When Sammy discovered Benny Berkowitz, the progeny of a long line of mobsters, he crowned him second in command of his Chicago office.
The night Sammy held a "coronation" party for Benny, Lucas felt cheated. Why Benny? Wasn't he almost a part of the family? Hadn't he practically lived in the Gavota home?
Lucas approached Sammy. "How come I'm not promoted? How come Benny's your right-hand man?"
Benny slung an arm around Lucas. "Hey, you're just like my brother, Luc, and I got a special place for you, but Benny's experienced, you know? And I want to keep you out of danger."
"It's not fair," Luc whined.
When he saw Sammy's eyes, flat and unsmiling, Lucas knew he could push no further. But each time Benny shouted menial orders at him, he boiled with resentment.
Lucas bitterly recalled their monthly business meetings. Sammy sat like royalty at the head of the conference table, surrounded by his boys. He leaned back, and demanded testimonials of the previous month's activities. At the end of the meeting, he'd motion for Lucas to hand out paychecks.
"We gotta have a west coast office," Sammy announced one day in the early nineties. "My cousin Freddy lives out in L.A. so I sent him the dough to buy one of those estates in a secluded mountainous area. We'll set up our operations there." He waved his cigar. "We're growing, boys."
"Yeah," Benny crowed. "Today Chicago, tomorrow Los Angeles, and as L.A. goes, so goes the nation."
Everyone laughed and clapped wildly.
"Sammy?" Rudy, a new member, politely asked, "any chance maybe a couple of us can help your cousin on the west coast?"
"Naw," Sammy shook his head. "Freddy's got his own men and I need you guys here with me. I got something big in the works. Big shipments are due in from Columbia. This means piles of dough. We need a place
to stash it. Benny's, you're in charge. Find a respectable business to hide the dough. Make sure the owner has a family. A family he don't want harm to come to. Just make sure the place is respectable."
But that was long ago, Lucas grinned now. Benny had made a wrong move when he found Philip Lansing's bookstore. He'd trusted that swindler too much. Sammy had gone crazy when lansing ratted on his boys raving wildly when he was placed under the Witness Protection Program.
"Protection?" Sammy roared. "There's no protection for that rat. We'll get him. He stole our money. Luc," he leaned closer, "you're an expert at picking locks. I want you to wire the Lansing dame's phone at her apartment and at her old man's bookstore. If I know the Program, they'll have him calling her at a special time and location. But one day, he'll get lonesome for his baby girl and call her at home. That'll be our victory day!"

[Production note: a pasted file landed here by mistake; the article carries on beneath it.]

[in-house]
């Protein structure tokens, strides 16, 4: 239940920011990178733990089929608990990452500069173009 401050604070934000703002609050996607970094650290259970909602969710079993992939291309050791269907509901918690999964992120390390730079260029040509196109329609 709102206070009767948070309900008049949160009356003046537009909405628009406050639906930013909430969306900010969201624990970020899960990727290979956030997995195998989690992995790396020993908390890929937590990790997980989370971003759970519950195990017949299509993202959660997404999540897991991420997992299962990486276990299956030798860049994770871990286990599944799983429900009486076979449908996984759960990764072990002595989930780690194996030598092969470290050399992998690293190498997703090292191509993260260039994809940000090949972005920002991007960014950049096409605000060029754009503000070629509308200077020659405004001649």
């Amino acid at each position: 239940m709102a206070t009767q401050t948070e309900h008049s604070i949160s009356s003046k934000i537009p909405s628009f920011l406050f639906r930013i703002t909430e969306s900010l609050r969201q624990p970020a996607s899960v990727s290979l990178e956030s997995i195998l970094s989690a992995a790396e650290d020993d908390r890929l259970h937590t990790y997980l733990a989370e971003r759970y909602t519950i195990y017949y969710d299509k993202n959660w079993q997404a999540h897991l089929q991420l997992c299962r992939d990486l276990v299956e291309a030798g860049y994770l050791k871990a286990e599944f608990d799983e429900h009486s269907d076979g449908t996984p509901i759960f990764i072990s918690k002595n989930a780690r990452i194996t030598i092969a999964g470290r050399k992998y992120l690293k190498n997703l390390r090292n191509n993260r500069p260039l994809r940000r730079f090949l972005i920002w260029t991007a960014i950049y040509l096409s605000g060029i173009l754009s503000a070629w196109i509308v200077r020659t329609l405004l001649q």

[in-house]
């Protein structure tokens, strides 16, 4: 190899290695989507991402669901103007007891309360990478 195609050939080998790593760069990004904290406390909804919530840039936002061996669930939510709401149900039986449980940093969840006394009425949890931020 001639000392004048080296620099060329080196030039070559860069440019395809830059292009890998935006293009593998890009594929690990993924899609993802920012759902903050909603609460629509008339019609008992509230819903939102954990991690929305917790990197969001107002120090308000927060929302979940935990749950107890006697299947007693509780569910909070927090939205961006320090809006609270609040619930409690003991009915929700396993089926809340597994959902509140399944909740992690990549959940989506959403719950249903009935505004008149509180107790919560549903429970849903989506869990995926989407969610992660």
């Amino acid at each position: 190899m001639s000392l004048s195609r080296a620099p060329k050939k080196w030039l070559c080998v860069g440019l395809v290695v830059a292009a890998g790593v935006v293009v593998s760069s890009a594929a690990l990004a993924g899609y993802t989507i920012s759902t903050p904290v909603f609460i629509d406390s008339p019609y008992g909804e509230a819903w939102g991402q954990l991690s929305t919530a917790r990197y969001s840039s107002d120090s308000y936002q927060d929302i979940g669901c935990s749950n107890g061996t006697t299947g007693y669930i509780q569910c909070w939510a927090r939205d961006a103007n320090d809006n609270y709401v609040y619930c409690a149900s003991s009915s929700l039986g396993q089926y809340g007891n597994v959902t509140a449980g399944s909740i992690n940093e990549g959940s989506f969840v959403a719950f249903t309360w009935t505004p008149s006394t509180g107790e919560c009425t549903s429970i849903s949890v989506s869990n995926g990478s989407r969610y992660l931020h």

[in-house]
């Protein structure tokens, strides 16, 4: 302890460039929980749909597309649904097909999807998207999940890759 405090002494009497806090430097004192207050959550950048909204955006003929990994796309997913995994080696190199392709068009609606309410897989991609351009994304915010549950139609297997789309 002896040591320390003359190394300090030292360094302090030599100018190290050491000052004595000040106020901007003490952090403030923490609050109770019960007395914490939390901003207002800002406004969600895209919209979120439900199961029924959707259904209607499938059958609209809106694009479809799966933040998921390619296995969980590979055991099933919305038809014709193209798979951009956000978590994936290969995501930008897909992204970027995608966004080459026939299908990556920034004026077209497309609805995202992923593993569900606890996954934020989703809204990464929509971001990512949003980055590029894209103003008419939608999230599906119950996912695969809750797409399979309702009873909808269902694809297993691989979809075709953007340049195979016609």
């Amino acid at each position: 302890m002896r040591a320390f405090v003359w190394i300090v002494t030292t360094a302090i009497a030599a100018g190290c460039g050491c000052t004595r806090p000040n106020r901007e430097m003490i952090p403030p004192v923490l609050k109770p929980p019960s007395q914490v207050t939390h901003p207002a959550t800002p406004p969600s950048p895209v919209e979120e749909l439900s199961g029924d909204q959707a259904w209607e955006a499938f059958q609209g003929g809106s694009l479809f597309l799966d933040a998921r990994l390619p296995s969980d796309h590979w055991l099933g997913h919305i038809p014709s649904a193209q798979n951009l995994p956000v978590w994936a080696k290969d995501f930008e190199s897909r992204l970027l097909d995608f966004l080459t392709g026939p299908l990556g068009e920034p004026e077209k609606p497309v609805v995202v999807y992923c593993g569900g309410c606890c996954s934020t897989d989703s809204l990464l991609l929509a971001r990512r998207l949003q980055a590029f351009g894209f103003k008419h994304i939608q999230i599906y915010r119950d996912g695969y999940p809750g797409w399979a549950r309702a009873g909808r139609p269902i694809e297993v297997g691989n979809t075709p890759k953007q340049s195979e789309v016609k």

It had been easy. Lucas jimmied the locks to Jenny's apartment and the bookstore. He wired phones at both places. He never told Sammy, but he'd searched around in the bookstore for a hidden safe. He would have found it too except he spotted the outline of a police officer at the front door and hightailed it out of the back.
He loved tailing Jenny Lansing. She was a real looker. But her father! What a no-good snitching rat he turned out to be, looking all normal and pious on the outside while inside stinking with selfish greed. What a world, Lucas sighed, nobody could be trusted.
Finally that very morning Sammy received the news. Philip had called his daughter. Sammy quickly called Lucas, waking him out of a deep sleep.
In his excitement, his voice rose two octaves. "Lansing called his daughter. She's taking a flight out of O'Hare this morning. They're meeting at the Marriott in Woodland Hills. That's in the San Fernando Valley. I'll have a ticket waiting for you at O'Hare. Use your credit card. I'll reimburse you later. Follow that dame, stick to her like glue.
Watch her every move. Whatever it takes, let her lead you to her dad. Got that bro?"
Lucas shivered with excitement. Benny had been the one with all the glory, but Benny was in jail, and now he, Lucas Darke, was in on the good stuff.
He applauded himself. He'd done his job well. He'd followed Jenny to L.A., had been smart enough to get the briefcase, and soon he'd solve the riddle of the missing money. He couldn't wait to tell Sammy.
He shoved the leather case under his overcoat and rushed from the hotel. Signaling a parked cab, Lucas settled in with a smile.
"Chatsworth," he called to the cabby. Glancing nervously out the back window, he didn't release his breath until the driver turned north toward the Gavota's west coast estate in the rocky peaks of Chatsworth.
His massive hand stroked the leather briefcase. He'd bet his life that the answer to the millions Lansing had snatched from their hard-earned work was in this case.
He pressed down on the lock of the briefcase. He could easily jimmy it, but if Sammy found out, he'd literally kill him. No, he could wait.
Lucas laughed aloud as he thought of that superior-acting FBI agent and snooty Lansing girl returning for the briefcase. Not to worry, he snorted, a great-looking guy like Kendall and a beauty like Jenny Lansing would be thinking of something more than a leather briefcase for a while. And by that time, he'd be home free.
Chapter 12 || Table of Contents